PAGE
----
US 20020051738 A1
The invention refers to sample support plates for the mass spectrometric analysis of large molecules using matrix-assisted laser desorption ionization (MALDI). The invention consists of making the surface of the sample support plate extremely hydrophobic, whereby a favorable structure of MALDI matrix crystals for effective ionization is generated when drying the sample droplets to sample spots. Using tiny, hydrophilic anchor areas for the sample droplets in this hydrophobic environment, the pipetting process is made much easier and the sample spots can be precisely located on the sample support plates. As the sample droplets are pipetted on, they are drawn to the hydrophilic anchors even if they are applied slightly imprecisely and they form, after drying, a precisely located, monolithic crystal conglomerate, which possesses favorable characteristics for the MALDI process.
1. A sample support plate for supporting a sample during mass spectrometric analysis using matrix-assisted laser desorption (MALDI), wherein the sample consists of droplets of sample solution of a predetermined size which are subsequently dried, the sample support plate comprising a substantially flat surface having a relatively high electrical conductivity and a plurality of anchor sites each of which is significantly more hydrophilic than a hydrophobic area immediately surrounding it such that the droplets are retained at the anchor sites.
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 This application is a continuation of U.S. patent application Ser. No. 09/208,081, filed Dec. 9, 1998.
 For the analysis of large molecules, e.g. biomolecules, mass spectrometry with ionization by matrix-assisted laser desorption and ionization (MALDI) has become a standard method. For the most part, time-of-flight mass spectrometers (TOF-MS) are used for this purpose, but ion cyclotron resonance spectrometers (FT-ICR=Fourier transform ion cyclotron resonance) as well as high-frequency quadrupole ion trap mass spectrometers can be applied here. Normally, the biomolecules are in an aqueous solution. In the following, the high molecular weight substances including the biosubstances, the molecules of which are to be analyzed, are called “analytes”.
 The term biomolecules or biosubstances here mainly denotes the oligonucleotides (i.e. the genetic material in its various forms such as DNA or RNA) and the proteins (i.e. the essential building blocks of the living world), including their particular analogs and conjugates, such as glycoproteins or lipoproteins.
 The choice of a matrix substance for MALDI is dependent upon the type of biomolecules; many more than a hundred different matrix substances have become known in the meantime. The task of the matrix substance is to separate the sample molecules from each other, to bond them to the sample support, to transform them into the gas phase during laser bombardment by the formation of a vapor cloud without destroying the biomolecules and if possible without attachment of the matrix molecules, and finally to ionize them there under protonation or deprotonation. It has proven favorable for this task to incorporate the analyte molecules in some form into the usually crystalline matrix substances during their crystallization or at least into the boundary-surfaces between the small crystals.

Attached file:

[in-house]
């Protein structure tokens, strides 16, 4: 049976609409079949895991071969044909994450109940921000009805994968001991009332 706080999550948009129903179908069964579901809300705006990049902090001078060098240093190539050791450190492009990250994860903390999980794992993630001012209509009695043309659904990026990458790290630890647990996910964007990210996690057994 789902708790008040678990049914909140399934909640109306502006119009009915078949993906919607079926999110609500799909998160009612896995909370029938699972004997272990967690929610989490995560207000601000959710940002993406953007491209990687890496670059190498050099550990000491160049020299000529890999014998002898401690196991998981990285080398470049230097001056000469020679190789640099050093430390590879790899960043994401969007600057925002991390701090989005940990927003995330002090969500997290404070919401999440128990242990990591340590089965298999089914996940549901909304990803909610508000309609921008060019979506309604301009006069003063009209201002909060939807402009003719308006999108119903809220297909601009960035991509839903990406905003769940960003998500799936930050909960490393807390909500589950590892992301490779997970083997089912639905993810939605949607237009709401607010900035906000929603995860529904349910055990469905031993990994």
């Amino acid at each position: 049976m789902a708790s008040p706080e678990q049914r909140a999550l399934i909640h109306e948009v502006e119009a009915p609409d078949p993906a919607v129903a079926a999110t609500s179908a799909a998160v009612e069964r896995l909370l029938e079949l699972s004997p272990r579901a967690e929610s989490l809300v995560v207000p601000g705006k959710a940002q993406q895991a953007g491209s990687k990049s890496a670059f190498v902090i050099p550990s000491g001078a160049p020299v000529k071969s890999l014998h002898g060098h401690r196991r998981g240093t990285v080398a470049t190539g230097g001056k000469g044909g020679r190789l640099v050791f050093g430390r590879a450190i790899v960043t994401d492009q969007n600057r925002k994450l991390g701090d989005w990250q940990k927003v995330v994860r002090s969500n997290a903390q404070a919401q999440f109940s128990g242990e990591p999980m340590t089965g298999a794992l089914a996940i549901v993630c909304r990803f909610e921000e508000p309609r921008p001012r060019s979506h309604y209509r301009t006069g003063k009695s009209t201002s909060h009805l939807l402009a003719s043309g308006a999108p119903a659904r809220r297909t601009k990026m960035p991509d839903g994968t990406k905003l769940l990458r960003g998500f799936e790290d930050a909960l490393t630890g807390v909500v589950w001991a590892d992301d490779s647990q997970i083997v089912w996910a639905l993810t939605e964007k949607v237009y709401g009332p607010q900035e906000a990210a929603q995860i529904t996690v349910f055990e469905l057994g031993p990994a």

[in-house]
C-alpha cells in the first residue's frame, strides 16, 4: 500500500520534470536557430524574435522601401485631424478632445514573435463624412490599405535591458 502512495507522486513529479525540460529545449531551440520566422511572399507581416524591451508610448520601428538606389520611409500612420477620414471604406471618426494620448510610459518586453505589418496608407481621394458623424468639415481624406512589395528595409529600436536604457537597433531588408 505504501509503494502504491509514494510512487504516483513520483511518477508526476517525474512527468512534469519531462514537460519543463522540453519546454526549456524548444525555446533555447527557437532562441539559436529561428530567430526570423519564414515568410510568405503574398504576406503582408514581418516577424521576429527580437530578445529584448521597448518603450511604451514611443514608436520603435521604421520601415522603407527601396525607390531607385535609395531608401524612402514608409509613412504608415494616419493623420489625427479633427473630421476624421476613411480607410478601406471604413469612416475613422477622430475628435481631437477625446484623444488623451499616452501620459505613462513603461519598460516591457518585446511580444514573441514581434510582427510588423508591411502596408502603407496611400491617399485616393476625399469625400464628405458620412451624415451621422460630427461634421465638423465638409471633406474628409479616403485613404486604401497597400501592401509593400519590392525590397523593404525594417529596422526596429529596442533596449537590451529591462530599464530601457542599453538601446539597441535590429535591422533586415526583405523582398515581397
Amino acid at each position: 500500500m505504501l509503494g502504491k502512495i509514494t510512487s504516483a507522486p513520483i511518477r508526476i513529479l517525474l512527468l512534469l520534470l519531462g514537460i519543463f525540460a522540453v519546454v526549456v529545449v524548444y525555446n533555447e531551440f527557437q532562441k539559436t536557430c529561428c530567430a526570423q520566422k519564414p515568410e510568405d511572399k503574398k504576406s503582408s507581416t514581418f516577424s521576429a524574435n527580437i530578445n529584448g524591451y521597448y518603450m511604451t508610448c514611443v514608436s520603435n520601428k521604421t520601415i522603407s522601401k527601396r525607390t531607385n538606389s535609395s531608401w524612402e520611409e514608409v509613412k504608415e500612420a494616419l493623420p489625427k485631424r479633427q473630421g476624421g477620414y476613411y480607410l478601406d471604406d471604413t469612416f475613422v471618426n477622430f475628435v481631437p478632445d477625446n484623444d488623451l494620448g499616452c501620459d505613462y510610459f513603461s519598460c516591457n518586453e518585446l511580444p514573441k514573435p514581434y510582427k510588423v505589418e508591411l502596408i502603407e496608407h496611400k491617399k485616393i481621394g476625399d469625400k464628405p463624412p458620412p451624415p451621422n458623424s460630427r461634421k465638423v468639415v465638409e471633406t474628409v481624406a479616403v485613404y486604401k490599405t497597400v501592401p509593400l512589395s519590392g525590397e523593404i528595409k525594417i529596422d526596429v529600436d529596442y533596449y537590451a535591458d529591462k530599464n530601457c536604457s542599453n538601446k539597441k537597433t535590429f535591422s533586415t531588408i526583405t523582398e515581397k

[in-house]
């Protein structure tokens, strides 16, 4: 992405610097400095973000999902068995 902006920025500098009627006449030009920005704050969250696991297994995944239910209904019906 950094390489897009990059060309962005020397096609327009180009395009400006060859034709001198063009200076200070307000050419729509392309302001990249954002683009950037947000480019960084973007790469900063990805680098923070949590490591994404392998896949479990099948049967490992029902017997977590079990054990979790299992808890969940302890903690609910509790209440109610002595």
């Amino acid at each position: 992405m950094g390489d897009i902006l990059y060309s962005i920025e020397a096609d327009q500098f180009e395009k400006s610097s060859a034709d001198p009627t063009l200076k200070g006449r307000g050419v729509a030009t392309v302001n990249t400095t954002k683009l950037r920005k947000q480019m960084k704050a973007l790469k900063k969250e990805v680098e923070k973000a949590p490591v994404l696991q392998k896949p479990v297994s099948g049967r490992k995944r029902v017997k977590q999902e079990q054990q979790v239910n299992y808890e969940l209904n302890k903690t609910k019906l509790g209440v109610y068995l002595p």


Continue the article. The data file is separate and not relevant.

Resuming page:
Various methods are known for applying the sample and matrix. The simplest of these is the pipetting of a solution with sample and matrix onto a clean, metal sample support plate. The solution drop is wetting on the metal surface an area, the size of which corresponds approximately to the diameter of the drop and is dependent on the hydrophilia of the metal surface and the characteristics of the droplet. After the solution dries, the sample spot consists of small matrix crystals spread over the formerly wet area, whereby generally there is no uniform coating of the wetted area. In aqueous solutions, most of the small crystals of the matrix generally begin to grow at the margin of the wet area on the metal plate. They grow toward the inside of the wet area. Frequently they form long crystals in radial direction, such as 5-inside of the wet area. Frequently they form long crystals in radial direction, such as 5-dihydroxybenzoic acid (3-DHB) or 3-hydroxypicolinic acid (3-HPA), which peel off of the support plate toward the inside of the spot. The center of the spot is frequently empty or covered with fine small crystals which are however hardly utilizable for MALDI ionization due to the high concentration of alkali salts. The analyte molecules are irregularly distributed. This type of coating therefore demands visual observation of the sample support plate surface through a video microscope, which can be found on all commercially manufactured mass spectrometers for this type of analysis. Ion yield and mass resolution fluctuate in the sample spot from site to site. It is often a troublesome process to find a favorable location on the sample spot with good analyte ion yield and good mass resolution, and only experience and experimentation have been helpful here up to now.